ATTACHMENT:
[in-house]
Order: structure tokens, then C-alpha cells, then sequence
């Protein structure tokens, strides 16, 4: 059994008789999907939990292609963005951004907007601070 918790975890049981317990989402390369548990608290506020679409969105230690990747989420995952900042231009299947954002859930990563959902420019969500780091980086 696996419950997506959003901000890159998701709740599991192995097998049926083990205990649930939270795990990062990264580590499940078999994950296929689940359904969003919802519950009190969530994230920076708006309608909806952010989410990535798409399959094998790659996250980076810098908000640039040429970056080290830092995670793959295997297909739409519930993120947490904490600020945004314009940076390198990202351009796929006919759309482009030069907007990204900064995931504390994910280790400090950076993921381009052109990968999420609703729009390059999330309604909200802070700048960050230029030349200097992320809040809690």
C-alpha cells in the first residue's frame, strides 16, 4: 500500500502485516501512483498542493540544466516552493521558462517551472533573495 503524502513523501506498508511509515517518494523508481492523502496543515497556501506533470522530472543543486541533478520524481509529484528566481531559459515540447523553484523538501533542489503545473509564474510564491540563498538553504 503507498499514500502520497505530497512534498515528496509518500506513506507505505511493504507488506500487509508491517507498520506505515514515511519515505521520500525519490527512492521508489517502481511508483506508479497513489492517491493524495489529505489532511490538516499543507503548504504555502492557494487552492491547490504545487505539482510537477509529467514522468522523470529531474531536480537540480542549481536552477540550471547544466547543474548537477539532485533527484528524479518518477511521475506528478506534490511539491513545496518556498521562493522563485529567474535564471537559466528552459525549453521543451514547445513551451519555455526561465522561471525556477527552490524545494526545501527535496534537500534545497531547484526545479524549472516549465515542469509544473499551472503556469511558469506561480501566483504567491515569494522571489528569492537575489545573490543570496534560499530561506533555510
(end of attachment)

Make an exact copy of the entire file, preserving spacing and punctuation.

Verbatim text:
[in-house]
Order: structure tokens, then C-alpha cells, then sequence
């Protein structure tokens, strides 16, 4: 059994008789999907939990292609963005951004907007601070 918790975890049981317990989402390369548990608290506020679409969105230690990747989420995952900042231009299947954002859930990563959902420019969500780091980086 696996419950997506959003901000890159998701709740599991192995097998049926083990205990649930939270795990990062990264580590499940078999994950296929689940359904969003919802519950009190969530994230920076708006309608909806952010989410990535798409399959094998790659996250980076810098908000640039040429970056080290830092995670793959295997297909739409519930993120947490904490600020945004314009940076390198990202351009796929006919759309482009030069907007990204900064995931504390994910280790400090950076993921381009052109990968999420609703729009390059999330309604909200802070700048960050230029030349200097992320809040809690």
C-alpha cells in the first residue's frame, strides 16, 4: 500500500502485516501512483498542493540544466516552493521558462517551472533573495 503524502513523501506498508511509515517518494523508481492523502496543515497556501506533470522530472543543486541533478520524481509529484528566481531559459515540447523553484523538501533542489503545473509564474510564491540563498538553504 503507498499514500502520497505530497512534498515528496509518500506513506507505505511493504507488506500487509508491517507498520506505515514515511519515505521520500525519490527512492521508489517502481511508483506508479497513489492517491493524495489529505489532511490538516499543507503548504504555502492557494487552492491547490504545487505539482510537477509529467514522468522523470529531474531536480537540480542549481536552477540550471547544466547543474548537477539532485533527484528524479518518477511521475506528478506534490511539491513545496518556498521562493522563485529567474535564471537559466528552459525549453521543451514547445513551451519555455526561465522561471525556477527552490524545494526545501527535496534537500534545497531547484526545479524549472516549465515542469509544473499551472503556469511558469506561480501566483504567491515569494522571489528569492537575489545573490543570496534560499530561506533555510